Month: November 2014

Recommendations on a Travel Pack

My in-laws are coming to Kuwait!  Whooo hoo!  Their tickets are all booked and they will be touching down in Kuwait City at the beginning of April.  We are going to spend a few days in Kuwait showing them where we live/work/hang out and then the four of us will be heading to Jordan together to explore Petra, Wadi Rum, and the Dead Sea.   We are going to embark on a great Middle Eastern Road Trip.  I can’t wait!

Since we will be moving from one location to another on this trip, and will be spending time in the desert where there aren’t roads much less sidewalks to roll your suitcase along it makes more sense to travel with a backpack.

After we booked Kraig and Jody’s plane ticket’s to head to the desert one of the first questions Jody asked was; “What kind of suitcase do I need”  So the following is my advice. This post is truly intended for my Mother-in-law, however it is super awesome if this info is helpful for you as well.

First of all, get a backpack, carrying a wheelie bag for extended periods of time sucks, like really sucks.  The only time you are going to wish you had wheels is at the airport after that you will be super happy that you are hands free.

Mitch and I each have a backpack that we each LOVE.

I have the Tortuga and Mitch has an Eagle Creek backpack.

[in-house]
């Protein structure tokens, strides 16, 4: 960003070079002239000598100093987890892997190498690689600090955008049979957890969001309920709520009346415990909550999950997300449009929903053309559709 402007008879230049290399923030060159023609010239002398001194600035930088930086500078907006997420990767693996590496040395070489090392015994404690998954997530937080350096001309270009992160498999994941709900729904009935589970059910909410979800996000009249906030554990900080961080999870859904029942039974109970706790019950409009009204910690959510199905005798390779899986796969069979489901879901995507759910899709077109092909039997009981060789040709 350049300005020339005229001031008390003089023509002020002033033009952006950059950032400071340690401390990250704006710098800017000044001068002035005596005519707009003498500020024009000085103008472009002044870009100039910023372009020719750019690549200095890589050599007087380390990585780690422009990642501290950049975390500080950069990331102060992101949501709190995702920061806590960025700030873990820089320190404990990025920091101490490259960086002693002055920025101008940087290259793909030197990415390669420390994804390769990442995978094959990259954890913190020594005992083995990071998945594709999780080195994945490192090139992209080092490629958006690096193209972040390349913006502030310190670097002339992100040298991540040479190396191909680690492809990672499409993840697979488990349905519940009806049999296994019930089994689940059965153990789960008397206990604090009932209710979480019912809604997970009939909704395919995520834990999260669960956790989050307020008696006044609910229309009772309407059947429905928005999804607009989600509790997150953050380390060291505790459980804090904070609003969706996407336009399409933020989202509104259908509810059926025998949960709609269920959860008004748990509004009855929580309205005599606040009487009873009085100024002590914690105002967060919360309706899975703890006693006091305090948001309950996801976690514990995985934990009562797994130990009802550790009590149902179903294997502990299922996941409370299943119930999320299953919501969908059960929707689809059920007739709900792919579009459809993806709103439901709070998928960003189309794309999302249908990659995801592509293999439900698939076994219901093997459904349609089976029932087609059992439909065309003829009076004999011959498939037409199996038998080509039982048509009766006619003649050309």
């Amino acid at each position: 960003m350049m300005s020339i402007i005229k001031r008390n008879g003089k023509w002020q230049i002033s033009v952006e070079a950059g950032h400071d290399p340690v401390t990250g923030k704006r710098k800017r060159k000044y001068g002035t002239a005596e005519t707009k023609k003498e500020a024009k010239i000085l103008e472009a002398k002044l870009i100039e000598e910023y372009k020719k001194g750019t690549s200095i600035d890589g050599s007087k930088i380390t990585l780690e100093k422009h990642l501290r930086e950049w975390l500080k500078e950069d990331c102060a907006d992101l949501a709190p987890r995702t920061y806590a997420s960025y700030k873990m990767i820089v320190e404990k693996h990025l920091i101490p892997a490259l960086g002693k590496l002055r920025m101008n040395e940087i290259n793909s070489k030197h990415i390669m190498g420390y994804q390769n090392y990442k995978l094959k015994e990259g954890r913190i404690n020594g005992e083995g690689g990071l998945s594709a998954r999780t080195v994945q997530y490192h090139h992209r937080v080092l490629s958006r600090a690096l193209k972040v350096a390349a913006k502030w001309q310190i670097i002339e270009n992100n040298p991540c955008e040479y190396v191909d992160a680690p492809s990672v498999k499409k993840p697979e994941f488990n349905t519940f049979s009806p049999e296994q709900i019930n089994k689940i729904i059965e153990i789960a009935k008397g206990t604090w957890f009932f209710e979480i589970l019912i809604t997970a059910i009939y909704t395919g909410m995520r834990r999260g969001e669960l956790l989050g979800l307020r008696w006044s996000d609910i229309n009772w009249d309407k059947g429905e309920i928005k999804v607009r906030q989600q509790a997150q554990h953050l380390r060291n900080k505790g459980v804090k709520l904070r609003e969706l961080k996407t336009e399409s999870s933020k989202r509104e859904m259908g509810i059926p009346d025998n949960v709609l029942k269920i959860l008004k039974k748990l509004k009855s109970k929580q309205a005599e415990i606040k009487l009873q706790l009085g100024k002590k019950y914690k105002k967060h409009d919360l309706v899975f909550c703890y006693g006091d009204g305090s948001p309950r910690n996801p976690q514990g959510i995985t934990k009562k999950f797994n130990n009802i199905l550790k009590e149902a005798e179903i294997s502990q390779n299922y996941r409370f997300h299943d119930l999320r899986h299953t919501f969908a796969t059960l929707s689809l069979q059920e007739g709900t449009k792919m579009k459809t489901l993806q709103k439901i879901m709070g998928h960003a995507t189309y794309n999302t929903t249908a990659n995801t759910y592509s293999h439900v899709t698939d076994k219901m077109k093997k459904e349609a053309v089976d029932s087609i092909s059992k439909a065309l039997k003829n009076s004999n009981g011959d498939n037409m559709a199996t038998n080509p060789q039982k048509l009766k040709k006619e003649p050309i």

Rachel’s Bag


eagle creek frong

Mitch’s Bag



Things we both look for in a bag

  • Front Loading: no one wants to take everything out of their bag to find the pair of socks at the bottom of their bag, NO ONE.  Get a front loader, a bag that opens up like a typical backpack rather than a hiking pack.
  • Price Point: We use our luggage a lot but we still don’t want to spend a small fortune on our bags.  Both of our bags are under the $200 price point.  Mine just barely made the cut at $199 and Mitch’s was $150
  • Carry on Size: In my opinion checking bags is the pits, it is too expensive and waiting for your bag once you arrive at your destination stinks.  Sometimes I can’t avoid checking bags: like when we moved to the other side of the world but having the option to carry on is great.

Things I look for in a bag

  • Easy Access Pockets: I think every couple must settle into traveling roles, every person has aspects of the vacation that they are in charge of.  For Mitch and I, he is in charge of the logistics.  Things that involve maps, bus schedules, or researching if it is Monsoon season are totally  his thing.  Finding unique lodging, activities to do, and taking care of the passports and boarding passes is my job.  External backpack pockets were a must for me so I could have our passports and boarding passes easily available and I could be crazily checking to make sure I still had them without having to take my pack on and off.  The Tortuga has the perfect pockets for the job.